4. Pitching so far has been very good. Araujo and Oliver have been having nice springs so far. I could see one or both of them making the club along with Diekman as our LHPs in the pen. Hollands could go back to the minors and get some work in coming off an injury. It also looks like Luis Garcia is making a push to make the club. It would be nice if he could translate his success at AAA to the bigs.

    It has also been nice seeing Morgan have some success and looking healthy, Rodriguez is another lefty I am keeping my eye on. I’d like to see him get some more strike outs, but he has only given up 2 hits and 2 BBs through 7IP.

  5. I’m not sure what everyone is thinking, but I think the hype/hope for Maikel Franco needs to be quelled immediately. His approach is not even close to be acceptable enough against MLB pitching. Goes to show that even with excellent coaches and technology, a player has can still be a defiant jerk that doesn’t do anything that he’s told. Perfect example is Ryan Howard and sliders low and away. He HAS to know they’re coming in certain situations, yet he still commits to taking bad swings.

    1. Why do we have to put this issue in the inaccurate and nasty frame of “defiant jerk” and “commits to taking bad swings?” The fact is that some players have poor pitch recognition skills – it isn’t a “bad attitude” or “not listening” or anything like that.

      That said, if we’re talking about Franco’s prospects – and I’ve always been cautiously optimistic on that front – if I’m right, that may be even more problematic. If Franco was simply choosing to swing at bad pitches. If it was simply a “choice” or stubbornness it could be easily fixed (and likely would be).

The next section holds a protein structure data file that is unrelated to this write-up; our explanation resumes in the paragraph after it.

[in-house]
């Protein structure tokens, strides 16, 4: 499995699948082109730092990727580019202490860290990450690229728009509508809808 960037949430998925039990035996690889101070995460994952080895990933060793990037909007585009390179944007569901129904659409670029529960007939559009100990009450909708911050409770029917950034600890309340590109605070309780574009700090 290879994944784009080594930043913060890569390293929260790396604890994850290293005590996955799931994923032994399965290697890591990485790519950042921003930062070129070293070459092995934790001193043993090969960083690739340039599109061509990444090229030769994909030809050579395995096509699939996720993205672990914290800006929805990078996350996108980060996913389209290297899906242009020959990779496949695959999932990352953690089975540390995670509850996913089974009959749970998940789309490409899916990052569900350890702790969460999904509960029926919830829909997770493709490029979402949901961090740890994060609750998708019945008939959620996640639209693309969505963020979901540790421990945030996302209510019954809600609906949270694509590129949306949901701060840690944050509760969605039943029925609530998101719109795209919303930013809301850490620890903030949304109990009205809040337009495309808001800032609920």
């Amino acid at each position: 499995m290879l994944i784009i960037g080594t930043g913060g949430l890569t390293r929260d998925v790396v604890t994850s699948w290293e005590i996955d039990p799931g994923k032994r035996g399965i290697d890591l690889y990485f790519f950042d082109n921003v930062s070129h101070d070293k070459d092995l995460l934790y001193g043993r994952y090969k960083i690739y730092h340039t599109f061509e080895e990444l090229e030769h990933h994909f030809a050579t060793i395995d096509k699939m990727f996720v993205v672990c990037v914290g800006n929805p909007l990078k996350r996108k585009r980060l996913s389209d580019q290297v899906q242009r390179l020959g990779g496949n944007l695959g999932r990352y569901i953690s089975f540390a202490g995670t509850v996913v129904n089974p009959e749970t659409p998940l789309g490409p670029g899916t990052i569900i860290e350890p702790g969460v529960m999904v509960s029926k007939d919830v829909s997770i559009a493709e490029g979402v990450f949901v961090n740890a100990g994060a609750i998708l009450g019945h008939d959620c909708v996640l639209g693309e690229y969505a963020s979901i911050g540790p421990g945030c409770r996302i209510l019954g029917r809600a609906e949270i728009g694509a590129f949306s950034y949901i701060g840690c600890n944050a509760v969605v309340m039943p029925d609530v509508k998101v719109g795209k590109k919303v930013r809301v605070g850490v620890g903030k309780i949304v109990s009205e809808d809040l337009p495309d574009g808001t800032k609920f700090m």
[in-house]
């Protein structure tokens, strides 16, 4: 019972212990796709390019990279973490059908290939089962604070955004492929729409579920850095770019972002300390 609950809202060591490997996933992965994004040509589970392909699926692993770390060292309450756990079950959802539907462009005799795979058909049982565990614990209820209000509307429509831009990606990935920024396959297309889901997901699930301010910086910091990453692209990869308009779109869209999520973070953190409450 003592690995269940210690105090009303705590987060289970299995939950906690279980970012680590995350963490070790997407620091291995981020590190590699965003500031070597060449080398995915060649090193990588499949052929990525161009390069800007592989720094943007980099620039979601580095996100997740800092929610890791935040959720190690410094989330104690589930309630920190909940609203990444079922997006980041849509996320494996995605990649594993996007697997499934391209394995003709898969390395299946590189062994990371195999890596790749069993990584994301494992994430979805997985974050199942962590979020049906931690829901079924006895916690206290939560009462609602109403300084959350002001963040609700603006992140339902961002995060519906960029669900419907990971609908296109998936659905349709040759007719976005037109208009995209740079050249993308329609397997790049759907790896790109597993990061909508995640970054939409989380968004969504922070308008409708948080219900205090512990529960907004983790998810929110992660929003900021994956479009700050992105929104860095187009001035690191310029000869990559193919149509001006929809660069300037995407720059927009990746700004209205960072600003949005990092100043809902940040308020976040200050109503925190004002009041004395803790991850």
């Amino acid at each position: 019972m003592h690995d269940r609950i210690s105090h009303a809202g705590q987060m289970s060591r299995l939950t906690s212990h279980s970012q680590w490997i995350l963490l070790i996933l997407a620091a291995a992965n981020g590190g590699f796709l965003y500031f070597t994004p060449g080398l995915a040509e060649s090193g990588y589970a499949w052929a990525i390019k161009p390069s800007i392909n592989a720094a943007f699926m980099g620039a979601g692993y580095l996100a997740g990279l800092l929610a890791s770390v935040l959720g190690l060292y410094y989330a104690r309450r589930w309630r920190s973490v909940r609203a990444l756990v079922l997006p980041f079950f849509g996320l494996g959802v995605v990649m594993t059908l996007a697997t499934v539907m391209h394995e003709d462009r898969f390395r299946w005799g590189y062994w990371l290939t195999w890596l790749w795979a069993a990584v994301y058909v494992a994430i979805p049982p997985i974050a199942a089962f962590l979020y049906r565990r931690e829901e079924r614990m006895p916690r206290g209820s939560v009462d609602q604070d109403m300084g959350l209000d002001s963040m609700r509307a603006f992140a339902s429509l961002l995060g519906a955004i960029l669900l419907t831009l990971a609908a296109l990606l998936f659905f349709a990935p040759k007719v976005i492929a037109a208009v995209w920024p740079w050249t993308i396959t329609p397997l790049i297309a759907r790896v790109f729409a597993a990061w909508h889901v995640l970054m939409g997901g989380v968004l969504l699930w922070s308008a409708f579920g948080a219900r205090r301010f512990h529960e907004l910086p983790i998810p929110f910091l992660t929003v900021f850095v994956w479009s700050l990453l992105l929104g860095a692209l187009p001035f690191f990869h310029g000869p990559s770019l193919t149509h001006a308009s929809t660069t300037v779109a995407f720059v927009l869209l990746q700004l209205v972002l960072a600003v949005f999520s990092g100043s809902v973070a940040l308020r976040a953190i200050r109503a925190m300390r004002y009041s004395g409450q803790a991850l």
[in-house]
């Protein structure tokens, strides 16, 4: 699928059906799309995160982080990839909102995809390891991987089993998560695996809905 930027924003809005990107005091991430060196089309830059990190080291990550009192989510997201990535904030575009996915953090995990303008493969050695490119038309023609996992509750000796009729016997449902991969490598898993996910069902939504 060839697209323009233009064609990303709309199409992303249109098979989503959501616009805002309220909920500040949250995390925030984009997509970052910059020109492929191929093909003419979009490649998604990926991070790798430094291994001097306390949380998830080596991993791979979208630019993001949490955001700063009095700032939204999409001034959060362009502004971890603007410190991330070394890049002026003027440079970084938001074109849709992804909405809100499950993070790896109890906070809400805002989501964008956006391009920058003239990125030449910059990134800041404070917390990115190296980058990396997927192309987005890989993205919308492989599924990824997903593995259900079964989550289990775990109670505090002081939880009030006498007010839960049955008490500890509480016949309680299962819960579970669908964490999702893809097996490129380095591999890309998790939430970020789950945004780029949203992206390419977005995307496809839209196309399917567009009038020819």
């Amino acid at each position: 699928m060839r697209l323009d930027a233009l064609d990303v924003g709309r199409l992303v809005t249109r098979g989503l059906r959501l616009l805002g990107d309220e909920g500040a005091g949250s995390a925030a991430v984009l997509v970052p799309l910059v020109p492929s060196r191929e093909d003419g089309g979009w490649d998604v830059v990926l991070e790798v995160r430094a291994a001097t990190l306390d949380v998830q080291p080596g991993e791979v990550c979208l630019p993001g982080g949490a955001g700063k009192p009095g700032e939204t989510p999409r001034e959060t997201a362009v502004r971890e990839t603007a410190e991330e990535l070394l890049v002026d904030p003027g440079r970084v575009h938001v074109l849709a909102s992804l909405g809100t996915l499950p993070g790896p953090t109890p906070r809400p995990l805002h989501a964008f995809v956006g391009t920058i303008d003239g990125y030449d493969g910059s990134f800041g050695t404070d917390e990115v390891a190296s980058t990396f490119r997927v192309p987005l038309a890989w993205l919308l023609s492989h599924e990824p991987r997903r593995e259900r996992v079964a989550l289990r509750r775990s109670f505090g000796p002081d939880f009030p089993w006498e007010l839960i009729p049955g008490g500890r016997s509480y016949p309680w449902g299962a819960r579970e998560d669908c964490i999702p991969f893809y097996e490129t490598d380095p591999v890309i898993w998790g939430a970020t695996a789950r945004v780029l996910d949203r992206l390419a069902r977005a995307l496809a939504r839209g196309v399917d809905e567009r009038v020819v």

1. If a HOF player is your Coach, and he publicly states that he is seeing the same exact actions & problems from a player that happened just a year before, you wouldn’t classify this player as “defiant”? Imagine being in their shoes, telling him every single day for 8 months to take a different approach to a day’s at-bats. Jerk may not be strong enough LarryM. Yes in regards to his prospects, we need to stay cautious with how we look at Franco. There’s only one way to stop on top of your game in all aspects in life, and that’s make constant adjustments while being receptive to constructive criticism.

        1. He’s a HOF player, not a HOF manager. As a manager, Sandberg is WAY out of his depth. His ignorant comments about Rollins certainly proved THAT. Fortunately he’ll be gone LONG before the team is ready to contend again,

          1. To avoid falling into the same trap as Triles, let me clarify:

            While increasigly not a fan of Sandberg, I was a tad harsher than I should have been, accepting Triles characterization of Sandberg’s remarks as true. In fact, I haven’t seen comments anywhere near as harsh as this from Sandberg directed at either Franco or Howard. If Sandberg really had publicly said something that harsh or unfair, then IMO that’s a firing offense.

          2. I’m not at all confident Sandberg will be gone anytime soon. The Phillies are quite adept at keeping underperforming managers around.

            Though perhaps you were merely commenting on how long it will be before the Phillies are competitive again.